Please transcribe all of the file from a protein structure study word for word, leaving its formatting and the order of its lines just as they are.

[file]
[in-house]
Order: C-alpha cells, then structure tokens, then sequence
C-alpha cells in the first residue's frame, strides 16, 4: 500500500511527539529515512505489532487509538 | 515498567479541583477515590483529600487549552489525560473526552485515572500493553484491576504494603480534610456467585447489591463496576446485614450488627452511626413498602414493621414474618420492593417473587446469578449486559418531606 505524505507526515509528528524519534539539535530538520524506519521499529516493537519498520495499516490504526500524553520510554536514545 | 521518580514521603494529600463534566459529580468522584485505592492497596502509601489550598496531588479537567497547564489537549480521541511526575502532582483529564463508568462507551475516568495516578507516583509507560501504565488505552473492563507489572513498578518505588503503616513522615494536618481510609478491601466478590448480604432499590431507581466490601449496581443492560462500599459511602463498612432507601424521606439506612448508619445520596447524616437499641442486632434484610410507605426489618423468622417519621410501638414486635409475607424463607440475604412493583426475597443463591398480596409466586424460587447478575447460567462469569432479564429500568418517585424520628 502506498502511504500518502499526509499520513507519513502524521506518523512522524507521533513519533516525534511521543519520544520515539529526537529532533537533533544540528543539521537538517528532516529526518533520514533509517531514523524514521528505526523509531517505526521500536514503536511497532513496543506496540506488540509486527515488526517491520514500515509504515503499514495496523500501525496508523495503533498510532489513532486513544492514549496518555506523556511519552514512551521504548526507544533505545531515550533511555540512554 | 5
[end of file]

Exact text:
[in-house]
Order: C-alpha cells, then structure tokens, then sequence
C-alpha cells in the first residue's frame, strides 16, 4: 500500500511527539529515512505489532487509538 | 515498567479541583477515590483529600487549552489525560473526552485515572500493553484491576504494603480534610456467585447489591463496576446485614450488627452511626413498602414493621414474618420492593417473587446469578449486559418531606 505524505507526515509528528524519534539539535530538520524506519521499529516493537519498520495499516490504526500524553520510554536514545 | 521518580514521603494529600463534566459529580468522584485505592492497596502509601489550598496531588479537567497547564489537549480521541511526575502532582483529564463508568462507551475516568495516578507516583509507560501504565488505552473492563507489572513498578518505588503503616513522615494536618481510609478491601466478590448480604432499590431507581466490601449496581443492560462500599459511602463498612432507601424521606439506612448508619445520596447524616437499641442486632434484610410507605426489618423468622417519621410501638414486635409475607424463607440475604412493583426475597443463591398480596409466586424460587447478575447460567462469569432479564429500568418517585424520628 502506498502511504500518502499526509499520513507519513502524521506518523512522524507521533513519533516525534511521543519520544520515539529526537529532533537533533544540528543539521537538517528532516529526518533520514533509517531514523524514521528505526523509531517505526521500536514503536511497532513496543506496540506488540509486527515488526517491520514500515509504515503499514495496523500501525496508523495503533498510532489513532486513544492514549496518555506523556511519552514512551521504548526507544533505545531515550533511555540512554 | 5